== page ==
As noted, legislation that came close to passage in 2020 will have to start all over again in 2021. PA-ACP is working on legislation to establish telemedicine coverage and parity with office visits, which came close to final passage last October but stalled over federal REMS list drug prescription. Highmark this week noted that in 2020 utilization of telehealth services by their members increased more than 3,400 percent over 2019 and more than 3.4 million telehealth services were accessed. Highmark paid local doctors nearly $300 million for telehealth services in 2020, an increase of more than 8,000%.
Similarly, the Chapter will be working to secure passage of a six-year pilot project for Health Professional Shortage Areas and CRNPs this session. The nurse practitioners had agreed to this proposal last fall, but have now reverted to efforts to secure independent practice with new legislation. We anticipate similar efforts to expand scope of practice permanently by retail pharmacies after their engagement with state and federal governments in testing and vaccinating patients during the crisis.
We are also working with both Senate and House members to get introduction and passage of legislation reforming the prior authorization processes, which will be SB 225 and HB 225, sponsored by Sen. Kristin Phillips-Hill and Rep. Steve Mentzer. And we’ll be working on legislation to prohibit noncompete clauses in health care practitioners’ contracts.
Medical Malpractice/Tort Reform remains an issue as well, and PA-ACP has continued to pressure the Wolf Administration to expand the limited civil immunity from liability it granted a few practitioners last spring. The House and Senate passed legislation last fall that would have given internists such good Samaritan immunity during the COVID-19 crisis, but the Governor vetoed the bill saying it was too expansive and included many businesses that otherwise simply met the standards set for them. We will continue to work with the insurers, HAP and other physician organizations to seek legislation or administrative action on this during 2021, as well as efforts with the General Assembly to preclude the state Supreme Court from changing the long-standing rules regarding venue in medical malpractice lawsuits.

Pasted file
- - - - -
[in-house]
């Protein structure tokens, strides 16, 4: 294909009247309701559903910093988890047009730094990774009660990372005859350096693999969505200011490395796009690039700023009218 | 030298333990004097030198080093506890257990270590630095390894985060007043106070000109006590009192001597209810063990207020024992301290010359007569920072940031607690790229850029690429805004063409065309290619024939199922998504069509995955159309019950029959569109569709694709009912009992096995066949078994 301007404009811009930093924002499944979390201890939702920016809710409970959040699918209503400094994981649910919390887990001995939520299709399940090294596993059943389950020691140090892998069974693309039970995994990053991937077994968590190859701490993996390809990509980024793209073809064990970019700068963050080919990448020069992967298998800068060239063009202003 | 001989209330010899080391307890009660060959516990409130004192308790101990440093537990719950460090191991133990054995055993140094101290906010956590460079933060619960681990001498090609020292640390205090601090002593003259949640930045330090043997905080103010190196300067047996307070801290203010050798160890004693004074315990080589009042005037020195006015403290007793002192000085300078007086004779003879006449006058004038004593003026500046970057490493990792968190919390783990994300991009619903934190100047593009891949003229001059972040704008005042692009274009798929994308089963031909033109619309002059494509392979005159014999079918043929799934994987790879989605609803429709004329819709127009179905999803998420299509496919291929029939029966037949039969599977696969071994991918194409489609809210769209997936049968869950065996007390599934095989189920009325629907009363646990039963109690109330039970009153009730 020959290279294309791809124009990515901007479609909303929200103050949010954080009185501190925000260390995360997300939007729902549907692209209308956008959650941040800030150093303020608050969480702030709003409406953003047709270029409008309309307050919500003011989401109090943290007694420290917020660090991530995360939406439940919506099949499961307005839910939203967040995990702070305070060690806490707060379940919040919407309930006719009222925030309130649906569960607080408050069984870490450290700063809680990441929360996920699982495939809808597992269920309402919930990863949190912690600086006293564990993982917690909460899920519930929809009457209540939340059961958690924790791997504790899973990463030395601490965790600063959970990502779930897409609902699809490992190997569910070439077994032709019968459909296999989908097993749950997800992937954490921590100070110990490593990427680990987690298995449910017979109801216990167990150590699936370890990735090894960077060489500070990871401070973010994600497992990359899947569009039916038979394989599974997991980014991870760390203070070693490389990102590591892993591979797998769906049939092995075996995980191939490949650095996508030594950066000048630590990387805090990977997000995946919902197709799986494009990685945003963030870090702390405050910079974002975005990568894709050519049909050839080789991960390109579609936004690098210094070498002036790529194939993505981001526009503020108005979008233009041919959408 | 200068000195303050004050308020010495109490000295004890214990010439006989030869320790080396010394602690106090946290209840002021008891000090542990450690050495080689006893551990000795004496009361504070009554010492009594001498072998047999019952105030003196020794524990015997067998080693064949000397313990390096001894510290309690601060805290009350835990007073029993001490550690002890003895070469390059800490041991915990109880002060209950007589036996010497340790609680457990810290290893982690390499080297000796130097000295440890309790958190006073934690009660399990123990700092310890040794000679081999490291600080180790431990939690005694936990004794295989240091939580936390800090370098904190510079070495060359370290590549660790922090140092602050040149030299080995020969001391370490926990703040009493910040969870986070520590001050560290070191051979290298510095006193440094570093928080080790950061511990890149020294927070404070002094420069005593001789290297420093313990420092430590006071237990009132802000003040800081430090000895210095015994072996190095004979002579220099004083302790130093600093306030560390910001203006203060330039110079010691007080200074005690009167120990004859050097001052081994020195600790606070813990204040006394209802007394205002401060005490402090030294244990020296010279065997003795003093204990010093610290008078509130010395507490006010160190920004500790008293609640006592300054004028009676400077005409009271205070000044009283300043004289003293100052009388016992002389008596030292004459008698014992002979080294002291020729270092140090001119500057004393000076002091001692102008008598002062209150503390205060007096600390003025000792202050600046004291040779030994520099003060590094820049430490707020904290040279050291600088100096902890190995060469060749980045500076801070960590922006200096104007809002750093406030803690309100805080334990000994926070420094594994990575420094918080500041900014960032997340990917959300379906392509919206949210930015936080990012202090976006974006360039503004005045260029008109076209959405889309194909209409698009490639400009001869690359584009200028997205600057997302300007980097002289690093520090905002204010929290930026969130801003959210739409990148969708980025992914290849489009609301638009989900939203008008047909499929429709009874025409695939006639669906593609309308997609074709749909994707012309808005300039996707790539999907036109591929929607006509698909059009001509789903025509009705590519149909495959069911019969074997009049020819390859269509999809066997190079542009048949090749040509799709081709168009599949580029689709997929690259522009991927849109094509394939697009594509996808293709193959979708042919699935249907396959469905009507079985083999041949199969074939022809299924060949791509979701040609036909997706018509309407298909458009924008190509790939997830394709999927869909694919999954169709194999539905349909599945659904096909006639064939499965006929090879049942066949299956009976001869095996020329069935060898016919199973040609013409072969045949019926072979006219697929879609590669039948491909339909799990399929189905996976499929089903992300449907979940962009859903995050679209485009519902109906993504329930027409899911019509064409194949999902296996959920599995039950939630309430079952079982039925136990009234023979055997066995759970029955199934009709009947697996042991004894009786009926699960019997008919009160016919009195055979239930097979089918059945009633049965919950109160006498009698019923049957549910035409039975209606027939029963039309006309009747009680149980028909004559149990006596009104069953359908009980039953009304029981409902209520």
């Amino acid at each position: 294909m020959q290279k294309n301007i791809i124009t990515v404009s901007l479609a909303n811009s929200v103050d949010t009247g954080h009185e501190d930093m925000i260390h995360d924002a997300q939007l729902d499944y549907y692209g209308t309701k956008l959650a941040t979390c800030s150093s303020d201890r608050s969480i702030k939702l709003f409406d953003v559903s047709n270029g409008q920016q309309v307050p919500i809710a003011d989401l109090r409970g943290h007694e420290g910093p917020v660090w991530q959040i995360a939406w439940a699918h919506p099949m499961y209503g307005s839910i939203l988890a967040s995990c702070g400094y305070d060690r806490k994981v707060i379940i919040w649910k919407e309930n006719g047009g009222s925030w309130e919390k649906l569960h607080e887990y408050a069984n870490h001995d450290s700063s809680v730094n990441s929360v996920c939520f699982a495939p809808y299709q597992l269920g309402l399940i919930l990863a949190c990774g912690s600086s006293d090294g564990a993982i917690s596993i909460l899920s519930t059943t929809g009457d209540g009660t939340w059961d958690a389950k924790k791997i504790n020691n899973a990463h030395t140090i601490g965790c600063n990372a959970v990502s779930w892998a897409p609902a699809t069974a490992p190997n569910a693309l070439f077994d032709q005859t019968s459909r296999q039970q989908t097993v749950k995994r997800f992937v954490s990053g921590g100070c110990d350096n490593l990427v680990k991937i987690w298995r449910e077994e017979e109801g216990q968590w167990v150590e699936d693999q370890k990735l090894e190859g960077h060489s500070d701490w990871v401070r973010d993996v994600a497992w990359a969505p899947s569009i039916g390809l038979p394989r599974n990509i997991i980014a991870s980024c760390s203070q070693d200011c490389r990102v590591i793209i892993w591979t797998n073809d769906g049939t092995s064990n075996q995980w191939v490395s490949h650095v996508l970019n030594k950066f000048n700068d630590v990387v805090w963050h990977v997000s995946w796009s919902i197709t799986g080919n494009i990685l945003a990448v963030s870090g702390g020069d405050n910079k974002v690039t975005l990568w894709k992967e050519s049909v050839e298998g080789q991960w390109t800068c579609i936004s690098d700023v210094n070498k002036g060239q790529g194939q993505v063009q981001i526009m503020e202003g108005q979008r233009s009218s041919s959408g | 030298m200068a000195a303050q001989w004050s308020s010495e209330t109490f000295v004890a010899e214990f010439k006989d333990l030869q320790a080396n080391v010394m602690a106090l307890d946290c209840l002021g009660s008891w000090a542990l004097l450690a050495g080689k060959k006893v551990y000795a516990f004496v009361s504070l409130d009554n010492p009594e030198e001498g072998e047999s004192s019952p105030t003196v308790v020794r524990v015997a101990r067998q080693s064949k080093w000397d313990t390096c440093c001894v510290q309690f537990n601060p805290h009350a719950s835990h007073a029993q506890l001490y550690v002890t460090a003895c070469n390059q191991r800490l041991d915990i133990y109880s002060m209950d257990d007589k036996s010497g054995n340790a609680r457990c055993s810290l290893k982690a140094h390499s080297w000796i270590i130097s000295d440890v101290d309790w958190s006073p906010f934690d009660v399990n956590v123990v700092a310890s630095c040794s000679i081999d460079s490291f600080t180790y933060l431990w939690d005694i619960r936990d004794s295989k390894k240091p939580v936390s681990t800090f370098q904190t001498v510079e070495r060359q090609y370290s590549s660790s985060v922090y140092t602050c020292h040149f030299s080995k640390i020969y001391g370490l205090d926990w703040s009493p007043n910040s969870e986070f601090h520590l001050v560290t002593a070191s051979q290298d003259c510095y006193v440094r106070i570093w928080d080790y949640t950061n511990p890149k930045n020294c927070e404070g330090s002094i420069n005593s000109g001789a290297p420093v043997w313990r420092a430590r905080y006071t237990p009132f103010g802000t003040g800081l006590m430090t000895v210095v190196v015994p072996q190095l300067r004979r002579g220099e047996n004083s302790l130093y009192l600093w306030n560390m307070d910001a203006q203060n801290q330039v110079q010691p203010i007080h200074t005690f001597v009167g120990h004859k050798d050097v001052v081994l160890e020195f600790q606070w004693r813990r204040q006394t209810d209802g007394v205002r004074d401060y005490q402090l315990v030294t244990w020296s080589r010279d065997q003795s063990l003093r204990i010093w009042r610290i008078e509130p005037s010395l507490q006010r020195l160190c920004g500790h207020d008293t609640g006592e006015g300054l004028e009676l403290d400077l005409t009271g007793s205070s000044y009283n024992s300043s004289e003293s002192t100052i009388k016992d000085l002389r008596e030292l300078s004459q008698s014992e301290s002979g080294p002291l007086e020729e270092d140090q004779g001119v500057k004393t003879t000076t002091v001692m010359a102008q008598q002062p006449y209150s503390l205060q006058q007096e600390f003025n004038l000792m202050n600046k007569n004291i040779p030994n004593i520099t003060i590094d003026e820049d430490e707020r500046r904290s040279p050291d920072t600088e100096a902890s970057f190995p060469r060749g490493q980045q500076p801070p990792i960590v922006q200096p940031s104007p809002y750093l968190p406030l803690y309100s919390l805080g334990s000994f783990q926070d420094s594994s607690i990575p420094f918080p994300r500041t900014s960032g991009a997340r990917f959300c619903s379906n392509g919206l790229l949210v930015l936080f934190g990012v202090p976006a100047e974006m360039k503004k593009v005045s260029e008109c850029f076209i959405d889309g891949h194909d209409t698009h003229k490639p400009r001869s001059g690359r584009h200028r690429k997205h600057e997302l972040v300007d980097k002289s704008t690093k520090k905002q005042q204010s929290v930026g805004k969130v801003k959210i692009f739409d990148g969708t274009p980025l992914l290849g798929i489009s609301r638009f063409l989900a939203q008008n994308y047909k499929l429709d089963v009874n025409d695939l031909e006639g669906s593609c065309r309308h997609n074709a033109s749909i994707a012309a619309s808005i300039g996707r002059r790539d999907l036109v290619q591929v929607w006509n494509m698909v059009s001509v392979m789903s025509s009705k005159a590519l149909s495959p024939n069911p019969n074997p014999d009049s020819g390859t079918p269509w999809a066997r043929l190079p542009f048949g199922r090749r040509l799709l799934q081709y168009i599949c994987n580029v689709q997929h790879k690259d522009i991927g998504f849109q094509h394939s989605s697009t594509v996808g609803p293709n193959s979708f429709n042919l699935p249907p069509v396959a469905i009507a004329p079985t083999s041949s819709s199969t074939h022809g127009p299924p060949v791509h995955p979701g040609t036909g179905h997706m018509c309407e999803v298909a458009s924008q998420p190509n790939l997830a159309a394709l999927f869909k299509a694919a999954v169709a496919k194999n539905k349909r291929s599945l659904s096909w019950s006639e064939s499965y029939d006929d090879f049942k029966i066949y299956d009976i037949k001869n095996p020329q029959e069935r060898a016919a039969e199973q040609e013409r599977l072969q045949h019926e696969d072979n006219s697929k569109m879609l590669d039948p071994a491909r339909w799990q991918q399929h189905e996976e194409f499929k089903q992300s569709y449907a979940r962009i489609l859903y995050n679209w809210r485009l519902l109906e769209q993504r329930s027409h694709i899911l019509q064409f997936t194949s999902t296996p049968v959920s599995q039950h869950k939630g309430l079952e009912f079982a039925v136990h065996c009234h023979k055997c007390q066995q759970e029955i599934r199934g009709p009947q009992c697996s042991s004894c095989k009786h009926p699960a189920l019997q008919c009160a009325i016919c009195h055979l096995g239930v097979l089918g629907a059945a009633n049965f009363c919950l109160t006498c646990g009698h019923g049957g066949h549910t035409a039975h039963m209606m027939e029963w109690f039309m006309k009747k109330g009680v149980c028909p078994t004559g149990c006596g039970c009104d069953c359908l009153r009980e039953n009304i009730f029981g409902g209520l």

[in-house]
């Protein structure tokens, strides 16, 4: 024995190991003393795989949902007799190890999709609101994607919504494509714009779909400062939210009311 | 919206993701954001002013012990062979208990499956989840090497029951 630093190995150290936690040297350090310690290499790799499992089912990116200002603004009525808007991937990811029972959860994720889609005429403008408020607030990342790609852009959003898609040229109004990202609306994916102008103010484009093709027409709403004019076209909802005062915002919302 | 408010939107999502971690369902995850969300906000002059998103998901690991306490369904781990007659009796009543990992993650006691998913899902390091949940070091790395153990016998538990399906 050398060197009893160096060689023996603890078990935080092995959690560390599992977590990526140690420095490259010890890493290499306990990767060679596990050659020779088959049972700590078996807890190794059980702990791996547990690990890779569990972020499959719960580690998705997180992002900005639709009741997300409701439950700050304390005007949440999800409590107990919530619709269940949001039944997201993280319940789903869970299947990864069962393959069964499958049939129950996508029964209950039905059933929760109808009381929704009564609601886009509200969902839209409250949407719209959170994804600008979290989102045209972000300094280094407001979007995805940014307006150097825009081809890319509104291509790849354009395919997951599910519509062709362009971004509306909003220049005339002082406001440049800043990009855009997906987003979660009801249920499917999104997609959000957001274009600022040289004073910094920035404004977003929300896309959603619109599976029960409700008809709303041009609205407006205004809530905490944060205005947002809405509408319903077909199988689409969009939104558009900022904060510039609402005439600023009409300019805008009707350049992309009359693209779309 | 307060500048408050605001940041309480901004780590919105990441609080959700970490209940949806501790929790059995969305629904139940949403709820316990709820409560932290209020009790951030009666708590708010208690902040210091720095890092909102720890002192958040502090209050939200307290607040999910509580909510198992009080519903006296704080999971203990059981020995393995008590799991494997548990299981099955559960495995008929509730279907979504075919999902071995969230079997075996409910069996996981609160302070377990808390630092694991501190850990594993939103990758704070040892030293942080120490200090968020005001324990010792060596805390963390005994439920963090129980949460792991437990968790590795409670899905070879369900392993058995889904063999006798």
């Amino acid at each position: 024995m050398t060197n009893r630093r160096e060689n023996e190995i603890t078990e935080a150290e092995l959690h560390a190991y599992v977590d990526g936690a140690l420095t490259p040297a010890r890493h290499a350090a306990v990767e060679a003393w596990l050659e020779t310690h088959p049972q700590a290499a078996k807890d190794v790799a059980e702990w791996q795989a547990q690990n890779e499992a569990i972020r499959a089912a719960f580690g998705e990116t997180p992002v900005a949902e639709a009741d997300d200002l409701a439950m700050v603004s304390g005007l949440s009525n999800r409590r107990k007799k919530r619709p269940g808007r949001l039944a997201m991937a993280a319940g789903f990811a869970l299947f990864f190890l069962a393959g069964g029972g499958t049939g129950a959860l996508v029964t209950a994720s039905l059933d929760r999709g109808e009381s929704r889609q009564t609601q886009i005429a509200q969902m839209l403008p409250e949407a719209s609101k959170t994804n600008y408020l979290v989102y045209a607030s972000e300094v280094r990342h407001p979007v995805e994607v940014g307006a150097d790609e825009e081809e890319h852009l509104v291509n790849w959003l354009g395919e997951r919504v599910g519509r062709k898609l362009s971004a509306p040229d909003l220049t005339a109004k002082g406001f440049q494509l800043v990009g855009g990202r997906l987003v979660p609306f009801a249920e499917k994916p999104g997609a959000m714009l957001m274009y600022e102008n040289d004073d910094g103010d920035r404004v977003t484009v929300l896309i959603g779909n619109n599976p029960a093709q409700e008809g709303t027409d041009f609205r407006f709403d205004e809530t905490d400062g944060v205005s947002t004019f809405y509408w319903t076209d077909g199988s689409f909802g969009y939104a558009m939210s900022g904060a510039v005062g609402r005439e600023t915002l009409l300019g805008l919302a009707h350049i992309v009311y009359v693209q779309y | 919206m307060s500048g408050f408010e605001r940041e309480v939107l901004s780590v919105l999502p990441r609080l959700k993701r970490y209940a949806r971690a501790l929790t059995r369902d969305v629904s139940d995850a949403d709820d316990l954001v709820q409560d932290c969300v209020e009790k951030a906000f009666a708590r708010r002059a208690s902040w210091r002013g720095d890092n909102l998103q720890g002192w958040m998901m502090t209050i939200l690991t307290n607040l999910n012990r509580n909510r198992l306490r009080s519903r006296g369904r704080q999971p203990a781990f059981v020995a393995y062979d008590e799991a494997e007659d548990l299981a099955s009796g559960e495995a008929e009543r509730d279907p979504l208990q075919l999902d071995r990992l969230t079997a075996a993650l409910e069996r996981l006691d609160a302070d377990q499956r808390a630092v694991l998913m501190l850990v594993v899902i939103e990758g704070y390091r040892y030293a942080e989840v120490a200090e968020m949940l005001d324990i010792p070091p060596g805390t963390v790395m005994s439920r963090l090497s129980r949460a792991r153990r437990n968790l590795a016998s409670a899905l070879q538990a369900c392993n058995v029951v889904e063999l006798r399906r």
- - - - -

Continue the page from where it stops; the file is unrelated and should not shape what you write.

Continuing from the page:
PA-ACP continues to work with the Wolf Administration and other professional physician organizations to advocate for state actions in the best interest of our patients and the Commonwealth through the COVID-19 pandemic. Information on state Covid-19 actions and resources is available on the PA-ACP website. A summary of some of the advocacy the Chapter has been involved with on prevention and mitigation efforts toward COVID-19 is also online.
Most recently, PA-ACP has pressured the Department of Health to include primary care physicians in the vaccine rollouts, and on February 12 and 15, along with the PA Academies of Pediatrics and Family Physicians, expressed disappointment with decisions to forego use of PCPs in the COVID-19 vaccine effort. More information on this and the College’s call for further discussions with the Wolf Administration are available on the state COVID-19 resources page.
General Assembly Leadership Changes, Notes
None of this takes place in a vacuum. PA-ACP works on an ongoing basis with the 203 members of the House of Representatives and 50 members of the state Senate, as well as key staff in the Governor’s Office and state agencies from Insurance to Health to Human Services.